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  • Remembrance Day

    In the United Kingdom a two-minute silence is observed at 11am on the Sunday closest to November 11 to remember the country's war dead. The date is significant because the First World War (1914-18) ended at the eleventh hour on the eleventh day of the eleventh month.



    Every year there is a Remembrance Day service at the Cenotaph in London's Whitehall where the Queen, the Duke of Edinburgh, the Prime Minister, and other dignitaries, lay wreaths to the memory of those killed in Britain's military campaigns. There are similar remembrance services all over the country.



    The significance of the poppy



    Hundreds of thousands of those killed in the First World War died on the fields of Flanders and Picardy in Northern France, and it is here that the poppy tradition has its origins. Vast areas were completely devastated: whole forests were flattened, buildings and roads were destroyed and local wildlife was decimated, but the poppy survived. Every year the striking red flowers would come into bloom marking the muddy graves of the dead, and symbolising hope for those who fought on.



    In 1915, John McCrea, a doctor from the Canadian Army, wrote the following poem from the battlefields of Northern France:



    "In Flanders' fields the poppies blow

    Between the crosses, row on row,

    That mark our place: and in the sky

    The larks, still bravely singing fly

    Scarce heard amid the guns below,



    We are the dead. Short days ago

    We lived, felt dawn, saw sunset glow,

    Loved and were loved, and now we lie

    In Flanders' fields.



    Take up our quarrel with the foe:

    To you from failing hands we throw

    The torch: be yours to hold it high,

    If ye break faith with us who die

    E shall not sleep, though poppies grow

    In Flanders' fields"




    McCrea died in a French military hospital in 1918.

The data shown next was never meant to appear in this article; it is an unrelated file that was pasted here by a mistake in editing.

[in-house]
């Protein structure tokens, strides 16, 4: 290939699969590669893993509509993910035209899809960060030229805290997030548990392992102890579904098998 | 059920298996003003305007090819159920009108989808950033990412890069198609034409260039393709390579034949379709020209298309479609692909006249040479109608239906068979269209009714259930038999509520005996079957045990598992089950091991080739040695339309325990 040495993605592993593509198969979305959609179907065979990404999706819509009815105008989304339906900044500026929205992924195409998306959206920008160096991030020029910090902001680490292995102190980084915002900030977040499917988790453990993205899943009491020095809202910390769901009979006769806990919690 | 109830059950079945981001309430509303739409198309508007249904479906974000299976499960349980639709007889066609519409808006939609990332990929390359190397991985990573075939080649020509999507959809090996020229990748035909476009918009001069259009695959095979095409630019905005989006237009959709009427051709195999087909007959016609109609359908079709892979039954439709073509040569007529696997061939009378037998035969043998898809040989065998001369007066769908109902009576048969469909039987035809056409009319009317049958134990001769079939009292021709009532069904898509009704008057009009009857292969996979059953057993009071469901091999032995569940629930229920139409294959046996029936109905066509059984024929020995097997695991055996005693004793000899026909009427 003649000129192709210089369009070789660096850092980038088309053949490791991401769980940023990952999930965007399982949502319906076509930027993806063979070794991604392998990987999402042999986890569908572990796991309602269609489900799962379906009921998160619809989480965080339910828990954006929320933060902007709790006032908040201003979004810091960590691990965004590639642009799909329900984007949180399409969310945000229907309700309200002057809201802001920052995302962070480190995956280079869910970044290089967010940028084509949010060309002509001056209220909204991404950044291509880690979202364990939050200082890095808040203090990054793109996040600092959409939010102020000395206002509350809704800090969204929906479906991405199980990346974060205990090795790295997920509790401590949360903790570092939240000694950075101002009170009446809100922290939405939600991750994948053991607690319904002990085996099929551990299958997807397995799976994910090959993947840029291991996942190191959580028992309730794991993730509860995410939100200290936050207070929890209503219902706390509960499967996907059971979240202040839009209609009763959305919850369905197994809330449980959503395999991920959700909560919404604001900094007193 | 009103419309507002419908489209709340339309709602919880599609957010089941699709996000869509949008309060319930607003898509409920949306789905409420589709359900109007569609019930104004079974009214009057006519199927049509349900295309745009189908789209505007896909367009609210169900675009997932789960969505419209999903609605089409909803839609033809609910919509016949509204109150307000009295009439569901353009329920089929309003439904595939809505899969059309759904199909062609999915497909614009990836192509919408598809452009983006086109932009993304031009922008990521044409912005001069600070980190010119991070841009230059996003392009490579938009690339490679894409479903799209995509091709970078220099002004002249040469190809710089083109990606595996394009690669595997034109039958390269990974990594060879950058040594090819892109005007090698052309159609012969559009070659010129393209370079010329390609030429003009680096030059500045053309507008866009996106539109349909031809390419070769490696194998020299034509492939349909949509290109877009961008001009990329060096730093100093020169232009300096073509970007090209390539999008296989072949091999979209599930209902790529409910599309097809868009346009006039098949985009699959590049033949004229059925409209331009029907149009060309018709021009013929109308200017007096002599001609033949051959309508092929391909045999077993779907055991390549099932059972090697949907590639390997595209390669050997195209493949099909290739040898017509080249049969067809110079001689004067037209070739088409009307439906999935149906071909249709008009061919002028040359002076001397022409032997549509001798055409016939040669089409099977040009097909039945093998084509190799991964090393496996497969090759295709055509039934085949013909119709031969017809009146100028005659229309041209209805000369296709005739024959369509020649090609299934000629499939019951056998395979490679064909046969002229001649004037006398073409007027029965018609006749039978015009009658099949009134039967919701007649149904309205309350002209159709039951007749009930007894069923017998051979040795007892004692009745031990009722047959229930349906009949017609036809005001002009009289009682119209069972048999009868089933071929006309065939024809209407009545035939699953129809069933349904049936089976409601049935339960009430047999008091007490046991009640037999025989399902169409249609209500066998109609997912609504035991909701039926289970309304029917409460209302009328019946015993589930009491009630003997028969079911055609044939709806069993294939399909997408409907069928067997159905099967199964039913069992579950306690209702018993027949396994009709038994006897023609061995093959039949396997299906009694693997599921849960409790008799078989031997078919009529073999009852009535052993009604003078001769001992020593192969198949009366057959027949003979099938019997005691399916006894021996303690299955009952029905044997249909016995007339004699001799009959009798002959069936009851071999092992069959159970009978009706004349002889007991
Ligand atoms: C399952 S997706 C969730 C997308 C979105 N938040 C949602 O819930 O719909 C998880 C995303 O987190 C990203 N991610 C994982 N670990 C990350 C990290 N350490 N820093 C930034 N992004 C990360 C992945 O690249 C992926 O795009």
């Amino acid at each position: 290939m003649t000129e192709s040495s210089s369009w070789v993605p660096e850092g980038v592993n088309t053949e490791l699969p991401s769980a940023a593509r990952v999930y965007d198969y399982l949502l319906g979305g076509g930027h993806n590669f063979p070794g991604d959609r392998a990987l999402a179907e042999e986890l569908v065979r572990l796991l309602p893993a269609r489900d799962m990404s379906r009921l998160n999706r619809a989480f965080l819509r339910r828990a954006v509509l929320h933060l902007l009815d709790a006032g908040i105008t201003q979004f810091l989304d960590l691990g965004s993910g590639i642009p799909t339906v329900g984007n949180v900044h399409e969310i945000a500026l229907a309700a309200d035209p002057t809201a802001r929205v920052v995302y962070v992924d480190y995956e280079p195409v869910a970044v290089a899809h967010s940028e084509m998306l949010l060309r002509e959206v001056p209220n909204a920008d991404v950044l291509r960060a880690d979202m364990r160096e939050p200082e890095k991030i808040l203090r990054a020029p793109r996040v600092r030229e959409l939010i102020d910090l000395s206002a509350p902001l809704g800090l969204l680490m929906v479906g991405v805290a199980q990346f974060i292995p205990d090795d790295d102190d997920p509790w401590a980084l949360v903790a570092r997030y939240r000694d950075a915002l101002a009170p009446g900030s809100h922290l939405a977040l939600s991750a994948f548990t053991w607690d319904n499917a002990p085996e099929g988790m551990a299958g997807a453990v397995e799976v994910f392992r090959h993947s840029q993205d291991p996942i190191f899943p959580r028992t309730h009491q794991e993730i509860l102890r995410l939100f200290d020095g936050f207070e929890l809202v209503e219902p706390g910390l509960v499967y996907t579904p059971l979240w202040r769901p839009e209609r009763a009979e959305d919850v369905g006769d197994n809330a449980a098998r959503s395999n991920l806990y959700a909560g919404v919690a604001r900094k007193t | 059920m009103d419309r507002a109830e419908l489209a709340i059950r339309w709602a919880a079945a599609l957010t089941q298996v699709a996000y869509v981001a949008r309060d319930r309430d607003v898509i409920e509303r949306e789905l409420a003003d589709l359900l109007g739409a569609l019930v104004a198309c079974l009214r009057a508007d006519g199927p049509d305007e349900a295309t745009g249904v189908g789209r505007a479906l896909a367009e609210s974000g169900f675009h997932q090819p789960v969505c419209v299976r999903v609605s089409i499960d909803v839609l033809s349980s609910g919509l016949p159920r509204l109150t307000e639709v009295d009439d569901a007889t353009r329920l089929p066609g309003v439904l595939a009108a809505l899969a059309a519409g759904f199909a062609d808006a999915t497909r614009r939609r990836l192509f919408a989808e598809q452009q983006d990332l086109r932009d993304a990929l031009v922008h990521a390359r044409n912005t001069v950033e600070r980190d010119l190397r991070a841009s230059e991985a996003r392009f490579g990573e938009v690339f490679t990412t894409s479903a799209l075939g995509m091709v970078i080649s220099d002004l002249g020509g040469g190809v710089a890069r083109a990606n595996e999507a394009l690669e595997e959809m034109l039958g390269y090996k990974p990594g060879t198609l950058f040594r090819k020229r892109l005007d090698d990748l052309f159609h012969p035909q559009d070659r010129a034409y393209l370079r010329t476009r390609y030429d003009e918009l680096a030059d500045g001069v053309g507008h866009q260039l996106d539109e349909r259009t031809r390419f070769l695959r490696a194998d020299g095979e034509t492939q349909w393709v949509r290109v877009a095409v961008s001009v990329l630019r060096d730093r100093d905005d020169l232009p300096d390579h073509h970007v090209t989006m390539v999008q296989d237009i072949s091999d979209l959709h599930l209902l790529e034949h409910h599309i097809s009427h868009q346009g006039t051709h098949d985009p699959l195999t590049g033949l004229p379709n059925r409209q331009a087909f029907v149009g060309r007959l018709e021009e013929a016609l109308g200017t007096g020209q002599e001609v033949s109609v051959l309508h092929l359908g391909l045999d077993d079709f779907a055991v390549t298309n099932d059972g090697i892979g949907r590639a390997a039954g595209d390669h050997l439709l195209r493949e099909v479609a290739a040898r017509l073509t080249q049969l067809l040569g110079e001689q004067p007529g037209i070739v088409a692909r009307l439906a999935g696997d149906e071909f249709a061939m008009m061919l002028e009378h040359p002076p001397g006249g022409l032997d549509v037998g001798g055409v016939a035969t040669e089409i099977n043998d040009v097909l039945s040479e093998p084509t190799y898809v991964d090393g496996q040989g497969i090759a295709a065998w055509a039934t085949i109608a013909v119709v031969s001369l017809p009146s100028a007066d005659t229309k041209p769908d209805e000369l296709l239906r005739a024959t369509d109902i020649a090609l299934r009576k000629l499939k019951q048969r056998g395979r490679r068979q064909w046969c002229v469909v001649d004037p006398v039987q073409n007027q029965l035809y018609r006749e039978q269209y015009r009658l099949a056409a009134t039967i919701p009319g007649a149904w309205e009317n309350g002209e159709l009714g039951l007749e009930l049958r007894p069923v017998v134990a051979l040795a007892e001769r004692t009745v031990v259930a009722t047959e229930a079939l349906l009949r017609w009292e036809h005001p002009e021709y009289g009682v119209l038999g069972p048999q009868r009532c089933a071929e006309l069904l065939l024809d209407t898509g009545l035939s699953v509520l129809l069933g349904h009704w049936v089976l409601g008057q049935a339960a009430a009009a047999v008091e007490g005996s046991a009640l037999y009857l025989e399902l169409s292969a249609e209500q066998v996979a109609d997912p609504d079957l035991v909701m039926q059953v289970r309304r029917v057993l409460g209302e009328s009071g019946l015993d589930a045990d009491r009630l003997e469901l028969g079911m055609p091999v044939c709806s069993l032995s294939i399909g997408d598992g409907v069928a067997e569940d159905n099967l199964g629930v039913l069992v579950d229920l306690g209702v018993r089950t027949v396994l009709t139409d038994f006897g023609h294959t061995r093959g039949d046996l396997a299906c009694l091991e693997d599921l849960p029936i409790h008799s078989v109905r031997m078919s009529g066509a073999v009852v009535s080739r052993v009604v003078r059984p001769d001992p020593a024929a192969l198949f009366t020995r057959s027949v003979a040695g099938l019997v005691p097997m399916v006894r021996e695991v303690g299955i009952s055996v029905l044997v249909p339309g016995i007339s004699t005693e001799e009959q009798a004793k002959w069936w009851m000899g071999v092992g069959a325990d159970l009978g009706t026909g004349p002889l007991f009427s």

An American poet, Moina Michael, was moved by McCrea's poem and came up with the idea of wearing a red poppy to remember those killed in the Great War. She bought poppies for herself, and for her work colleagues, then sold the remainder to generate a small amount of money which she donated to needy ex-servicemen. Miss Michael then wrote a verse of her own:



    "And now the torch and poppy red,

    Wear in honour of our dead."




    One of Miss Michael's colleagues then suggested that artificial poppies could be manufactured and sold to generate funds to aid ex-servicemen and their dependants. And so the poppy movement started. The first Poppy Day was held in Britain on November 11th 1921 and was a great success.



    Today, the British Legion, the charity dedicated to the welfare of ex-servicemen and their dependants -- produces over 30 million poppies each year. In 1996 the Legion raised over £16 million from poppy sales over 50% of its voluntary funds.



    SOURCE

  • #2
    I have to say that I like the revival of the two-minutes silence which is held on the 11th November rather than the nearest Sunday. There are all sorts of practical reasons for the Sunday, but the actual 11th hour on the 11th day seems to me to carry real significance. Where I work there will be a two minute silence at 11:00am tomorrow and I'm all for it.

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    • #3
      I couldn't agree more, Eskander. I get goosebumps when they have the silence on the 11th.



      Though I wonder what those who died would think of today's world And of course young men and women are still dying God Bless them all.



      Misty
      "Almost anything you do will seem insignificant, but it is very important that you do it. You must be the change that you wish to see in the world." Gandhi

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      • #4
        Hi,



        Another perspective of rememberance day is to remember all the

        women and children raped and murdered by soldiers on both sides

        during male dominated wars. Food for thought.



        Melanie



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